A lot of people might be eager to let all memories go when associations turn sour. It keeps us from having to struggle with contradiction, and helps us focus on the future. If you had a bad relationship, it can serve you to remember all the things you didn’t like; these things may completely overshadow any good. Yet, I would say you absolutely shouldn’t feel guilty for finding comfort in the storm.

Even when my mental health was in the gutter, I recall enjoying Tony Hawk games. When I was frustrated I found solace in succeeding in pulling off a huge combo. I can’t say I would’ve liked it so much if it weren’t for the polarization with other parts of my life. So does that influence mean I should stay away from skateboarding games, or by an extension of that logic all games? Of course not.

The power to live on making new choices, and assurances provided by the past. This is what good memories can do for us. It is important to remember you have joyous moments you haven’t yet lived. The THPS remasters blend everything that happy memories can do. Graphics and controls of the future, yet familiar levels and mechanics. Whether you have never played a THPS, or you played them all, you’ll feel right at home in this arcade style jam.

In times when going out and making some happy memories isn’t nearly anything easy, it is important we make the most of the moments that already live comfortably in our mind. If it helps you stay positive, engage in acts of nostalgia such as playing a game that has been there through the phases of your life. I’ve been playing Tony Hawk’s Pro Skater since I was ten years old, and I hope there are more releases to come. Whether new content or even more remasters of classic titles. Check out my review of Tony Hawk’s Pro Skater 1+2 Remastered in the Archives, and comment a game that lives rent-free in your head!

Credit: Tony Hawk’s Pro Skater 1+2 Remastered. Screenshots by me.

Octopath Traveler and the Never-Ending Quest to Find Yourself

Credit: Octopath Traveler. Screenshot by me. Traversing a rich world in “HD-2D.” Finding your path is part of the game.

I downloaded the demo for Square Enix’s Octopath Traveler shortly after getting my Switch as a graduation present last May. I loved it, but did not take it seriously until November. I finally finished the three hour demo, and for once believed a game was worth $60. Over the course of the next couple months I played it about one hundred hours.

Every minute of the game was delightfully devoured. Even the grind sessions I found a relaxing time to throw on a podcast, or album. This turn-based RPG released in 2018, yet is retro with modern twists, in graphics and gameplay. It has an enchanting, nearly ninety song soundtrack. There is so much to love about this game, if you want to know more please go into the Archives and read my “Overdue Review.” What I want to talk about right now is how this unsuspecting game shaped my life following the beginning of my playthrough.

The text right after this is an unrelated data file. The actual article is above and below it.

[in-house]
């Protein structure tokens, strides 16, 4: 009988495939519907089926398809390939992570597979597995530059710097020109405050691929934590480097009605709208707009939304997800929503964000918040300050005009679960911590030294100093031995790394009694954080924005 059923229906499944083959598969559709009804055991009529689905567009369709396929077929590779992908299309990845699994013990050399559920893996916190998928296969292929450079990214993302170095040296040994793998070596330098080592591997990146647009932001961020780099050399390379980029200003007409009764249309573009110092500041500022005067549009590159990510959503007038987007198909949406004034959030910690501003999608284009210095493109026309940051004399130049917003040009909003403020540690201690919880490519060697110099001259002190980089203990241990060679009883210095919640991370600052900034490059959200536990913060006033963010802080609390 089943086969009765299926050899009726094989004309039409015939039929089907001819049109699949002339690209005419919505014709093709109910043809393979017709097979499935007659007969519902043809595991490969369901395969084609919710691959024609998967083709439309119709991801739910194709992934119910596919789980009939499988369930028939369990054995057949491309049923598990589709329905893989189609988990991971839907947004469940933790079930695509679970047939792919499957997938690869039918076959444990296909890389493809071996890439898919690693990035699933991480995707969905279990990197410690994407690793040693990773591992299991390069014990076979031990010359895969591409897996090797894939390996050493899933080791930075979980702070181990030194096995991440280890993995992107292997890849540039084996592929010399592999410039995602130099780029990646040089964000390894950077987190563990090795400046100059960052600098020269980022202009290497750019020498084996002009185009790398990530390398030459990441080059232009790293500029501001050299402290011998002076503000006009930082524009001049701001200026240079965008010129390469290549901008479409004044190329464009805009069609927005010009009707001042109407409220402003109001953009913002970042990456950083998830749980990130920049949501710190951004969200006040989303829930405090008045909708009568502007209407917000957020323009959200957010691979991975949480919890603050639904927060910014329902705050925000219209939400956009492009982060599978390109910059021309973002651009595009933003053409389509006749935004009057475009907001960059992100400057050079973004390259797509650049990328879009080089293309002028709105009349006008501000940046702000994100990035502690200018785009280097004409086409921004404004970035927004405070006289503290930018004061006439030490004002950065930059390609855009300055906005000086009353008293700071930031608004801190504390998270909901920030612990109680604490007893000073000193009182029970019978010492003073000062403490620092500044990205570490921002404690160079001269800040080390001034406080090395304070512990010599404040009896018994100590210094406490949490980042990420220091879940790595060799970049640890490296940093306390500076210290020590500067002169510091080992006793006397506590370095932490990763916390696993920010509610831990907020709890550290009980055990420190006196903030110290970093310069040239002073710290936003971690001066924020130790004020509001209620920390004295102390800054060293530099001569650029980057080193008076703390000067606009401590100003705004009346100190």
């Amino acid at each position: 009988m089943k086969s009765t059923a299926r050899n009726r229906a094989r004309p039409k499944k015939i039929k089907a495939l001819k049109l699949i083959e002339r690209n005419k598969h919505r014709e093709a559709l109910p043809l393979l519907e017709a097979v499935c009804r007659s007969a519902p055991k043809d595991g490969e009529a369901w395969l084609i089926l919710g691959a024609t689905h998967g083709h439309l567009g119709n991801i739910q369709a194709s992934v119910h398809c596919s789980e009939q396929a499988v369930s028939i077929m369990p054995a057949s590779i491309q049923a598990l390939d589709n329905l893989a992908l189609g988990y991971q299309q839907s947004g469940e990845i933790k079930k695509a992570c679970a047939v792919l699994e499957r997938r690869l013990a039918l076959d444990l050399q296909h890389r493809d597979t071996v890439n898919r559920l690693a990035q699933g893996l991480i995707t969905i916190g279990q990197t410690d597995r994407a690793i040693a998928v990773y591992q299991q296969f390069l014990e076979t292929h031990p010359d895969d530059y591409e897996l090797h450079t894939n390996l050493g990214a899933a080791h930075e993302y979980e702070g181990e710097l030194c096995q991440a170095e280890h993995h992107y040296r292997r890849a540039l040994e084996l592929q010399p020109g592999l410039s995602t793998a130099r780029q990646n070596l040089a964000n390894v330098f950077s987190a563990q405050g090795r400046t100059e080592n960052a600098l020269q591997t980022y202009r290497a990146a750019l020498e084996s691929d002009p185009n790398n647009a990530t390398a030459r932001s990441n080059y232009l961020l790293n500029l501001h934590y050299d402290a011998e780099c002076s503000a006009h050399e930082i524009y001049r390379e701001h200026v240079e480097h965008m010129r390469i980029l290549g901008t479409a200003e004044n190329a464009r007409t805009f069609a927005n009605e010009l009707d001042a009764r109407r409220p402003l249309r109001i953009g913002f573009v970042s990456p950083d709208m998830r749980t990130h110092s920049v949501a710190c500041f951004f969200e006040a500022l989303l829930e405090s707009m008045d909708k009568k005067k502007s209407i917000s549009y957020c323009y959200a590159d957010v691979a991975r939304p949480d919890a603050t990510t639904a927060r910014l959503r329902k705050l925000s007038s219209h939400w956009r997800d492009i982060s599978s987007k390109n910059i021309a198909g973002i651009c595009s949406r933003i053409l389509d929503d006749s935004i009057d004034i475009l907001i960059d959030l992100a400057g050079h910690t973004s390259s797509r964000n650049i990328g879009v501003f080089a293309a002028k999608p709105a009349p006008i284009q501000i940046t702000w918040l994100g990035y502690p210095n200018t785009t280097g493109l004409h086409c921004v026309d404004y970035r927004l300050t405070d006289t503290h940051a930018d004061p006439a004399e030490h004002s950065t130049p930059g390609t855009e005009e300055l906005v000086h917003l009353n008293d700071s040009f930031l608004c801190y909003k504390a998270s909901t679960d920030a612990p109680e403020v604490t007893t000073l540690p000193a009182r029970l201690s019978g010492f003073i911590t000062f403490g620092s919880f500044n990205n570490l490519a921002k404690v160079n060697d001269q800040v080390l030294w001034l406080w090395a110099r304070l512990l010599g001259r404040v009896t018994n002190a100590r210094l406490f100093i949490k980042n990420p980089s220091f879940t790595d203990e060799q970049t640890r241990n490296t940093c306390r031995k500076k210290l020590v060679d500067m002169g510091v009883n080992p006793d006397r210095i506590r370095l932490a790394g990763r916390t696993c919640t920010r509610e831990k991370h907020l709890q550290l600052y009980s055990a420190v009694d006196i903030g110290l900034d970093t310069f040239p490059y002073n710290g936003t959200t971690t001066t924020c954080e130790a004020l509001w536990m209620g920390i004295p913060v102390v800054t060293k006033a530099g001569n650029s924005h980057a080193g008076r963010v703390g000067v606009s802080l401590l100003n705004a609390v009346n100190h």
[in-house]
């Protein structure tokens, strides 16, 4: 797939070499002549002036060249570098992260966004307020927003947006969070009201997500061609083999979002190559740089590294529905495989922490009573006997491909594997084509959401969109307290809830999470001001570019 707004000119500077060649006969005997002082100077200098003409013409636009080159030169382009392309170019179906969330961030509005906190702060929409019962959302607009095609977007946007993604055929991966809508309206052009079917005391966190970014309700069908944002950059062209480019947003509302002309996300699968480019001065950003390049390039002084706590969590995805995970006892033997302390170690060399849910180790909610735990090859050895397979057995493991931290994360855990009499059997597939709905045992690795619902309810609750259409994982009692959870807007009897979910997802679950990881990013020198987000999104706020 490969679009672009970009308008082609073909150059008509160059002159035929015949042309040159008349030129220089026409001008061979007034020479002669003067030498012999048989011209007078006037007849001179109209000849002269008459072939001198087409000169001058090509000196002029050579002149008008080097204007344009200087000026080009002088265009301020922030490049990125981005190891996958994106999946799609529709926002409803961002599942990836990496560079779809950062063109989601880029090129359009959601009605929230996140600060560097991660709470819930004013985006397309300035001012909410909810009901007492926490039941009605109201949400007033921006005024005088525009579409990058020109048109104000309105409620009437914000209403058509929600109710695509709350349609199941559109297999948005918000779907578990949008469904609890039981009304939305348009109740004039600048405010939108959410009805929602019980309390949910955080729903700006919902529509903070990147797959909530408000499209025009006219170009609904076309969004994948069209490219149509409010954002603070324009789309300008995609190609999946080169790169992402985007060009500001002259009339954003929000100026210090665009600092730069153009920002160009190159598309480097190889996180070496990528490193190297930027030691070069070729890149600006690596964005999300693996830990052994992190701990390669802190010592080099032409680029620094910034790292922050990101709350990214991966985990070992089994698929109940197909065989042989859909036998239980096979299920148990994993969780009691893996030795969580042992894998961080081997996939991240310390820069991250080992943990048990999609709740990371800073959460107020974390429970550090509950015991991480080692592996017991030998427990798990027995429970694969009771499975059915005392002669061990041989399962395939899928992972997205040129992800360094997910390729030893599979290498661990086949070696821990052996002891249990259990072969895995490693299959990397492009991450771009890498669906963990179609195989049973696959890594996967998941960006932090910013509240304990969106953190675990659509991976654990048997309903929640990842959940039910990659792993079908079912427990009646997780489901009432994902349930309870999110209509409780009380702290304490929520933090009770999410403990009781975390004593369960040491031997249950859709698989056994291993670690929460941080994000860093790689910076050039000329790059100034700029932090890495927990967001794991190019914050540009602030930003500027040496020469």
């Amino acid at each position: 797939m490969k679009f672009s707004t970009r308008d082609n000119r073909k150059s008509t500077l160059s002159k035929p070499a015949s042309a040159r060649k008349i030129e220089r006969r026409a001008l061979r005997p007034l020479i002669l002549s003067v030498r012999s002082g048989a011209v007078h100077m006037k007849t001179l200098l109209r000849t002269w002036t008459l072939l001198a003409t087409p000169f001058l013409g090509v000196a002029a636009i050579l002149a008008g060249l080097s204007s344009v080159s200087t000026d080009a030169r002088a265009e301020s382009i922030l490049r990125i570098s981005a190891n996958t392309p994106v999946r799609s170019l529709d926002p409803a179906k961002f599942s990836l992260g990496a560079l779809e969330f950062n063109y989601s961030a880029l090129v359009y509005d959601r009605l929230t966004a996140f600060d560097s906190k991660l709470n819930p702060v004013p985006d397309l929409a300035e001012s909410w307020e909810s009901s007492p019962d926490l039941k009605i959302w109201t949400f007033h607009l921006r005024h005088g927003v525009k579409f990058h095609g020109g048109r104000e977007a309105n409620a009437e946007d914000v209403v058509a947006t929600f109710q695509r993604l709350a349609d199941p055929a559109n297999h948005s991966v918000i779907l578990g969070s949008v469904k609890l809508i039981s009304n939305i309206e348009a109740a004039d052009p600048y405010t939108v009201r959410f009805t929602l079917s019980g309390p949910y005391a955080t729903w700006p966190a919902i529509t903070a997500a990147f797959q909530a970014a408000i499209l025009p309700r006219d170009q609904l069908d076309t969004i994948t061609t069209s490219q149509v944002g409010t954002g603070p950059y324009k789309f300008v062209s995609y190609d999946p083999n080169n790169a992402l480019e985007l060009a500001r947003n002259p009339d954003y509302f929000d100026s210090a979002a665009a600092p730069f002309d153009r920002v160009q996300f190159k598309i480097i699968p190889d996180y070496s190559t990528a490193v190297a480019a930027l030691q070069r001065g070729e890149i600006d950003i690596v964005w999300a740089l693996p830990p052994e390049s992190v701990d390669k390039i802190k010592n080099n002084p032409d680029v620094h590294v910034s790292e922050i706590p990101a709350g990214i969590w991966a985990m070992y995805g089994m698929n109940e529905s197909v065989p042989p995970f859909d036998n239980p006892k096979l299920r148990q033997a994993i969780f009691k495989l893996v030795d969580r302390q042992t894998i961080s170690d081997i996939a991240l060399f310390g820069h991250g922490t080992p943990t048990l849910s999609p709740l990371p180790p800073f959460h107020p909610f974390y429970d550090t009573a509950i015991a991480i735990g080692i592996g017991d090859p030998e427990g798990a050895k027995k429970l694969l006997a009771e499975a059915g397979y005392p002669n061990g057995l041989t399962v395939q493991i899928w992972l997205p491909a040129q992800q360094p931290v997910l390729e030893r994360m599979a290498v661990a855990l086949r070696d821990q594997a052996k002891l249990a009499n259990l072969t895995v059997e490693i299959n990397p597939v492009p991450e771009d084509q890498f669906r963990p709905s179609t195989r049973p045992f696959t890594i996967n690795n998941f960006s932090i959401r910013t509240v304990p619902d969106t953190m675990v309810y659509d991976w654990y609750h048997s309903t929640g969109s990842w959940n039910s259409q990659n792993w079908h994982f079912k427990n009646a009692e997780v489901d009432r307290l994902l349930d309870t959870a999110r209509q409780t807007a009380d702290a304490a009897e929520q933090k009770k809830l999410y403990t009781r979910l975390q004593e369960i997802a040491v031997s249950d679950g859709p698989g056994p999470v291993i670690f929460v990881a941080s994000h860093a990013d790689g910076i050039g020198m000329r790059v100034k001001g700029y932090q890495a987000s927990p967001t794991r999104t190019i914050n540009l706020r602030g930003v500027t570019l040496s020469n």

Octopath Traveler dominated my attention. An elegant battle system and eight individual, unique story arcs kept me playing towards the next thing. Whether it meant grinding for hours to beat a boss, or finally defeating said boss after nearly an hour in a single engagement with them. Moments where I literally would jump from my seat with joy, celebrating a well earned victory. Memories that make this game of my new favorites ever.

The issue was, it is such a long game. I like to keep my blog updated on what I have been playing, I had only been doing reviews up to then, and it was going to be a while before I was ready to give any verdict on the game. I had marathon ran shorter games before, such as all three BioShock games within a week in September. So, I had to do something different. I always have multiple games in rotation, even with one as addictive as Octopath Traveler. I made a “Checkpoint” post that started with a little bit about what was currently happening in my life, followed by a brief rundown of a few of the games I had been playing.

Credit: Octopath Traveler. Screenshot by me. A glimpse of the battle system.

Since then, I have done more Checkpoint posts, especially needing more content after getting hooked on another long JRPG, Dragon Quest 11. These posts inspired me to branch out further, into a post that was just pure personal philosophy. I have talked in the past about doing mental health breakdowns of games live on Twitch, but being unable to do that right now, I thought, why not try it in a blog? The stage seemed set. I was very happy with the initial result, so much so, within a week I had posted another. Then another one. The reaction was unlike anything I have ever written. Not only was my audience engaged, I was finally doing the type of literary journalism I have put so much effort into developing.

So much in life can have cascading consequences. I discovered a game I thought was neat because of a free demo, it ended up being in my top games of all time and in a way it pushed me to start doing journalism that truly made me deeply proud. Whether I get paid for it or not, this is where my passion lies. Literary style games journalism that speaks on something I feel very strongly about, mental health. Good and bad things can knock down other dominoes in your life. You don’t know what those dominoes will be either. One can lead to the other, and often there is just no way to really know until you get into it.